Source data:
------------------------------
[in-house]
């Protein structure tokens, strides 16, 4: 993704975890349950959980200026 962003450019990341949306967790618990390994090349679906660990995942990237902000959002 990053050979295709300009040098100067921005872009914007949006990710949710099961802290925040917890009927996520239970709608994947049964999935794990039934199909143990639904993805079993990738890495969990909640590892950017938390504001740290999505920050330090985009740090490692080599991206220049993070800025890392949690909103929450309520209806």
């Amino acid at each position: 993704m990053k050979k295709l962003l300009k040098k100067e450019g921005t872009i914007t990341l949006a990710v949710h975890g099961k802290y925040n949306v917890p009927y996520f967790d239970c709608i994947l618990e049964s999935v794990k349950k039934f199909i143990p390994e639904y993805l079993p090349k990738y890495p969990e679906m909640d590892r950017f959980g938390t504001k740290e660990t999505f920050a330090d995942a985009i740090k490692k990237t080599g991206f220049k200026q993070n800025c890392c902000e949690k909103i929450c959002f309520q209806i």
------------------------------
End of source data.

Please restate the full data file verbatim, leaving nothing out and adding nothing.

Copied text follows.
[in-house]
């Protein structure tokens, strides 16, 4: 993704975890349950959980200026 962003450019990341949306967790618990390994090349679906660990995942990237902000959002 990053050979295709300009040098100067921005872009914007949006990710949710099961802290925040917890009927996520239970709608994947049964999935794990039934199909143990639904993805079993990738890495969990909640590892950017938390504001740290999505920050330090985009740090490692080599991206220049993070800025890392949690909103929450309520209806």
């Amino acid at each position: 993704m990053k050979k295709l962003l300009k040098k100067e450019g921005t872009i914007t990341l949006a990710v949710h975890g099961k802290y925040n949306v917890p009927y996520f967790d239970c709608i994947l618990e049964s999935v794990k349950k039934f199909i143990p390994e639904y993805l079993p090349k990738y890495p969990e679906m909640d590892r950017f959980g938390t504001k740290e660990t999505f920050a330090d995942a985009i740090k490692k990237t080599g991206f220049k200026q993070n800025c890392c902000e949690k909103i929450c959002f309520q209806i």